Nov 162011

Hamster, Mesocricetus auratus

Download care sheet (pdf)

Adult Size
4 to 5 inches long

Life Span
2 to 3 years

Male/Female Differences
Sexing hamsters is done by eyeing the distance between the urethra and the anus; the distance is further apart in males. Both are equally handleable. Females may be more defensive while trying to nest or raise young.

Adult hamsters are solitary. Never keep more than one in the same cage. Hamsters are territorial and will aggressively stress each other out until the other leaves. This rule still applies if they are raised together from the same litter.

Europe, Asia, Australia.

Desert and arid grassy plains.

Day Cycle
Nocturnal. Hamsters play at night and sleep during the day.

Hamsters do well at average household temperatures. Make sure the cage is well ventilated, out of direct sunlight and drafts.

Being nocturnal, bright lights can be harsh for their eyes.

Hamsters do well in most indoor humidity. Keep their bedding dry at all times.

Hamsters are burrowing animals.

Provide a safe and soft bedding, the less dusty the better. Cedar bedding can be toxic and pine too dusty. Good litters are shredded or pelleted aspen or recycled paper products. Supply nesting materials and dry hays.

Hiding Place/Den
Offer chew safe and non-toxic hamster huts, tubes, and wooden hamster toys. Glue on empty paper towel or toilette paper rolls is toxic. Offer nesting materials that will not bind around limbs or cause intestinal damage.

Cage Type
Aquariums, plastic cages with tube accessories, or wire. All should be escape proof, ventilated, and easy to clean. Hamsters love to wander at night. Supply the largest cage that’s possible.

A few critter cubes and 1-2 tbls of high quality hamster seed mix is given as a staple. Supply a variety of leafy greens and vegetables in small quantities. Avoid spoilage. Fruits should be given to avoid diarrhea. Timothy hay should be given at all times to aid in digestion. Try not to focus on one thing, give good variety. A tiny bit of yoghurt is good for intestinal health.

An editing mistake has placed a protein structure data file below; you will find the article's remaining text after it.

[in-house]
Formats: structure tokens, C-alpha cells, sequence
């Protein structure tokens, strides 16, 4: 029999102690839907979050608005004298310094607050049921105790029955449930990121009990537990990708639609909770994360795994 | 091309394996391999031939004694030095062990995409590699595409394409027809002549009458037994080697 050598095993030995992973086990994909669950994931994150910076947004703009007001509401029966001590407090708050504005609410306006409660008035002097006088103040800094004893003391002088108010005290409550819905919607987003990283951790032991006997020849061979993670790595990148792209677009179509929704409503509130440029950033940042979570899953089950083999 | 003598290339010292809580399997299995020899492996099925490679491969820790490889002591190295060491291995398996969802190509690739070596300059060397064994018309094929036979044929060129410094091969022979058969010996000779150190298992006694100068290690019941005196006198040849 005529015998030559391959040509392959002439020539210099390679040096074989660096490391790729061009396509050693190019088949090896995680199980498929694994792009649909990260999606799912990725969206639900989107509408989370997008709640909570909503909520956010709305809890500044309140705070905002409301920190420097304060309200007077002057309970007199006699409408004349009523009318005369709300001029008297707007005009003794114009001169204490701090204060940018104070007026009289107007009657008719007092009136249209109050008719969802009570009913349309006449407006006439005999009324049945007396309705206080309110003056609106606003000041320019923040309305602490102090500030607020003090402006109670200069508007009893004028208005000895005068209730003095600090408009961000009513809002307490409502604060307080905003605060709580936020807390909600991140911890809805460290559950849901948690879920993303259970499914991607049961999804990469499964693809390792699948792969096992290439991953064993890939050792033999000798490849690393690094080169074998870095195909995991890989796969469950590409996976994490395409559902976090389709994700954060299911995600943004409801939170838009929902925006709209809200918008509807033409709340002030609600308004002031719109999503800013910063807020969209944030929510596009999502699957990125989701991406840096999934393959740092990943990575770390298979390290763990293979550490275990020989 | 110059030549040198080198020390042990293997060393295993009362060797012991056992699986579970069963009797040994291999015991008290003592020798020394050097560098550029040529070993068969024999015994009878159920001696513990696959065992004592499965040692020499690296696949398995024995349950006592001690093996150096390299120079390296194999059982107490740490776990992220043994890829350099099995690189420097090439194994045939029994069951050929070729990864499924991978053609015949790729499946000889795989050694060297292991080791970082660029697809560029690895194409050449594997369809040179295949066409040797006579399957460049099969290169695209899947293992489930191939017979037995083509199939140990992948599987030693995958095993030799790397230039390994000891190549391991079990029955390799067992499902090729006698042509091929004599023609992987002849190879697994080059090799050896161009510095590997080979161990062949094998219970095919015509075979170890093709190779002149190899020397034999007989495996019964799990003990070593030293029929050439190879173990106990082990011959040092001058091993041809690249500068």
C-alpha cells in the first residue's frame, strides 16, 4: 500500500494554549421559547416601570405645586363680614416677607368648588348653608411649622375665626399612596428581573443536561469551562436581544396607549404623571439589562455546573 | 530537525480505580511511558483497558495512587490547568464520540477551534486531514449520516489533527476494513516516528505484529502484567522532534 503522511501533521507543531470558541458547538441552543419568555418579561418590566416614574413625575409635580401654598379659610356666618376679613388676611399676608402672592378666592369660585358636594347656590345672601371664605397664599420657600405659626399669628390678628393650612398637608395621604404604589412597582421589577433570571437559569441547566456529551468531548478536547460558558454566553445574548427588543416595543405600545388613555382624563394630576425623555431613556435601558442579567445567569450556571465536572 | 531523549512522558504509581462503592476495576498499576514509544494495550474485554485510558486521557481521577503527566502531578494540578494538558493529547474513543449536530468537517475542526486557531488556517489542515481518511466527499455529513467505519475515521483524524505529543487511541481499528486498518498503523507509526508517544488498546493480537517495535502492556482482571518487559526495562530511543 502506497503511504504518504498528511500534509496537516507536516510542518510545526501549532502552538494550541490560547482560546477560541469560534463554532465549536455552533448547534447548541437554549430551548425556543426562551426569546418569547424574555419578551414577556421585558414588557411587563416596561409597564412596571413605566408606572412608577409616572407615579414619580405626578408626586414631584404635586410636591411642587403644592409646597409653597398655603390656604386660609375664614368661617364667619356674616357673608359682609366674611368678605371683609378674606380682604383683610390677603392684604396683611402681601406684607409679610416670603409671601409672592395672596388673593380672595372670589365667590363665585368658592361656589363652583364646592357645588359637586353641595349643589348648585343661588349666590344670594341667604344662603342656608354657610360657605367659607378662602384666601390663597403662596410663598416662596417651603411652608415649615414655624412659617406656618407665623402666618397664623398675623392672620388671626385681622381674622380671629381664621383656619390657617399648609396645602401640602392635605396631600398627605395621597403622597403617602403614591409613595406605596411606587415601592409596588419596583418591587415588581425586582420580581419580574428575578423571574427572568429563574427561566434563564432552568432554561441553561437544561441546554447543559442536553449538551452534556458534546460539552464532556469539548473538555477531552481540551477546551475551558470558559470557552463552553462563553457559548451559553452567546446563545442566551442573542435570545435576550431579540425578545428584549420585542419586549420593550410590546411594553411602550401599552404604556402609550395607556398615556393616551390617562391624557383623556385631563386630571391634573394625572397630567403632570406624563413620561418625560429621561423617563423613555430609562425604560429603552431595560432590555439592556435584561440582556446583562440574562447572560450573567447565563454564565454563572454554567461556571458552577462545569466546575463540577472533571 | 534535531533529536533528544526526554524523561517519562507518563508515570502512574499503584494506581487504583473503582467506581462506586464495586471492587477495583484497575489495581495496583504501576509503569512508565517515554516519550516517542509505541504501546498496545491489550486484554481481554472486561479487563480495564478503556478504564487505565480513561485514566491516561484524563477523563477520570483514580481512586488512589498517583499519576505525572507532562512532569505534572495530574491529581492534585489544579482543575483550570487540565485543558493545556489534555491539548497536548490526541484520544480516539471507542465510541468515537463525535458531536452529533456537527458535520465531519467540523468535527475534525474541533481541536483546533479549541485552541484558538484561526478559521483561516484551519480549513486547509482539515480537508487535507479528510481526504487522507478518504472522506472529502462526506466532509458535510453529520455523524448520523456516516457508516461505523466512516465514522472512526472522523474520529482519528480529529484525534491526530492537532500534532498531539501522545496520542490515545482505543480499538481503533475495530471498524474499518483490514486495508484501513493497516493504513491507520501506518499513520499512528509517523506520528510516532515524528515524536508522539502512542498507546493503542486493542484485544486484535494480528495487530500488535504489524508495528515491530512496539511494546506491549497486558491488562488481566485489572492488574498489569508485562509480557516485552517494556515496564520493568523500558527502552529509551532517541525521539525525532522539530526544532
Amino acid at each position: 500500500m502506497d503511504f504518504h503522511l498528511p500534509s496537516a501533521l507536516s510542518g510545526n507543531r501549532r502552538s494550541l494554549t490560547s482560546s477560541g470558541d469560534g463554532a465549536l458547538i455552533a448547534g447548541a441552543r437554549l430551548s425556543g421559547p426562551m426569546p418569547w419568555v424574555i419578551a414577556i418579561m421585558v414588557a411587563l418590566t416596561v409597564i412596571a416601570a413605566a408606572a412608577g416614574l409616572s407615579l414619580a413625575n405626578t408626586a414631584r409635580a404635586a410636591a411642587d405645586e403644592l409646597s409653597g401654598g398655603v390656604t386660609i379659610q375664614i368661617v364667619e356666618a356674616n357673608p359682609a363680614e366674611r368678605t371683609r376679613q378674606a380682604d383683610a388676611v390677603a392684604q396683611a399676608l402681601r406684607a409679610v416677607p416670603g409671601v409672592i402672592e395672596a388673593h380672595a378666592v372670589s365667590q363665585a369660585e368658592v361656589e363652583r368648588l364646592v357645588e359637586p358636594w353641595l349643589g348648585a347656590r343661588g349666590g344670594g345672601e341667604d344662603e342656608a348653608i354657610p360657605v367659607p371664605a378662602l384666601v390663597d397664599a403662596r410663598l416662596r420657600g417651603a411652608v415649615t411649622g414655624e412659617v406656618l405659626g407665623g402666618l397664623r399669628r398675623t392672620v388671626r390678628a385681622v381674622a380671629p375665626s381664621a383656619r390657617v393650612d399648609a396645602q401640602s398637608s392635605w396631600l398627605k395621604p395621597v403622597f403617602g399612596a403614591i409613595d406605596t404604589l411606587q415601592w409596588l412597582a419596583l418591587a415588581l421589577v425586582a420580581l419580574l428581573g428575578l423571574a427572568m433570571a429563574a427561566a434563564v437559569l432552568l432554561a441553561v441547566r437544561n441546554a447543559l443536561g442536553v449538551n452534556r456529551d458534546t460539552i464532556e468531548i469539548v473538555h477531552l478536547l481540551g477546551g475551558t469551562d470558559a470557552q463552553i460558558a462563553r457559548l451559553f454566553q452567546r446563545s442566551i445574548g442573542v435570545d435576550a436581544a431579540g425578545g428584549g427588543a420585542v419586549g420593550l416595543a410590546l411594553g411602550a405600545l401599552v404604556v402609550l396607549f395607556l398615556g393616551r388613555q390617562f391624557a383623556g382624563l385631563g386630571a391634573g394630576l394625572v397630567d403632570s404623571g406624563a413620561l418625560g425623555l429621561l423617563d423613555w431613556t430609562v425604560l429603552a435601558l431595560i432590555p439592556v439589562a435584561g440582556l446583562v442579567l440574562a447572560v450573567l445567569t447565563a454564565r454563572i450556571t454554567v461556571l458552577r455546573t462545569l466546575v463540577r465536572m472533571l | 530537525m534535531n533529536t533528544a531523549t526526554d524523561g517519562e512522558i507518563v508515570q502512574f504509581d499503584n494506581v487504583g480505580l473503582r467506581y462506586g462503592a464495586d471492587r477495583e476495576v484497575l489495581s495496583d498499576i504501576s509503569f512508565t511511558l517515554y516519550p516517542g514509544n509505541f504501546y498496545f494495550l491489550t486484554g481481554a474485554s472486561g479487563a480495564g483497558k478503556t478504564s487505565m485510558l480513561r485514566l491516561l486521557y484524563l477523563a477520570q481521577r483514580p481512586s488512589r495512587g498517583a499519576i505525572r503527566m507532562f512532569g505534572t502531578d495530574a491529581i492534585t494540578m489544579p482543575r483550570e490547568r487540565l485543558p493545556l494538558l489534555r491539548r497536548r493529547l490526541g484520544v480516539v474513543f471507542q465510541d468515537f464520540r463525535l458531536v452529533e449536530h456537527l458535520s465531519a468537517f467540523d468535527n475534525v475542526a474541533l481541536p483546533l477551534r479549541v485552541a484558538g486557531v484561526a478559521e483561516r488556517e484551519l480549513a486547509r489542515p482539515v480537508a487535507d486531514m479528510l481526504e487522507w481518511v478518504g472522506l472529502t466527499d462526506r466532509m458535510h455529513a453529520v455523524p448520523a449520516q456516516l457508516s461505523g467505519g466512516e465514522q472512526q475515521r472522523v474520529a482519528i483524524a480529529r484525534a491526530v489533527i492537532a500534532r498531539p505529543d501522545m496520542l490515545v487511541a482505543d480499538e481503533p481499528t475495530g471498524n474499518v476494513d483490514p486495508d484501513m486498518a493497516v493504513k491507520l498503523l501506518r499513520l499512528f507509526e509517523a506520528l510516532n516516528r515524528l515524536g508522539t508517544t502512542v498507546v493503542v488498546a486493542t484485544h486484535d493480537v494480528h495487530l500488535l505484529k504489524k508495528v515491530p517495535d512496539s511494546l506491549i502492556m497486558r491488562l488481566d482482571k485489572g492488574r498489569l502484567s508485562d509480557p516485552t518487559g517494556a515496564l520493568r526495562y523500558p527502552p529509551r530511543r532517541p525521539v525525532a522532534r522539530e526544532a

Vitamins in water help supply nutrients missing from captive diets. Hamsters are natural insect eaters. Offer occasional meal worms, crickets, cat or dog kibble, or small dog biscuits. Bland proteins like boiled egg are good.

Diet Precautions
Do not give chocolate, candy, or anything with caffeine. Giving too many greens can cause impacted pouches or
intestinal disorders.

Placing food in a bowl will help prevent over feeding. Hamsters will move most of their food into their nest and bury it for later.

Water Source
Water bottles are best. Wash the bottle in between refills. Supply fresh filtered, non-chlorinated water at all times.

Hamsters generally lick themselves clean. Grooming your hamster will help socialize it and prevent skin ailments. Using a cat wipe twice a week will help keep the fur healthy. Use a soft bristle brush often to stimulate the hair follicles and remove debris. Keep an eye on the teeth. If the have an overshot, they may need to be clipped. We can do that for you.

Oral and Foot Care
Hamsters have incisors that need to constantly be filed down. Keep soft wood chews, pumice stone, and treat sticks in the cage. Rotate different types to keep the hamster’s interest. Older hamsters may need to have their nails clipped. Use safe ramps and running wheels that will prevent leg injury.

Proper Handling
If the hamster is sleeping, wake gently and always let them smell your hand first. Gently shoo the hamster into one of its hiding places. Pick up the hiding place with the hamster still in it. Holding still with hiding place in hand, offer the other hand to climb out on to of its own free will. Stay close to the ground in case it falls. Offer treats for acceptance and reward.

Habitat Maintenance
Hamsters tend to eliminate in the same area of the cage. Place a litter pan in that area with a little soiled litter for scent. Spot clean the cage daily. Change the litter once a week and wash cage thoroughly with warm soapy water.

Health Concerns
Diarrhea due to poor diet, stress, and/or cage cleanliness. Respiratory distress can be due to poor ventilation, drafts, noxious odors, and dusty litter. Overgrown teeth due to poor chewing stimulation. Congenital cancers are a slight risk. Maintain a healthy environment and diet to

Sorry, the comment form is closed at this time.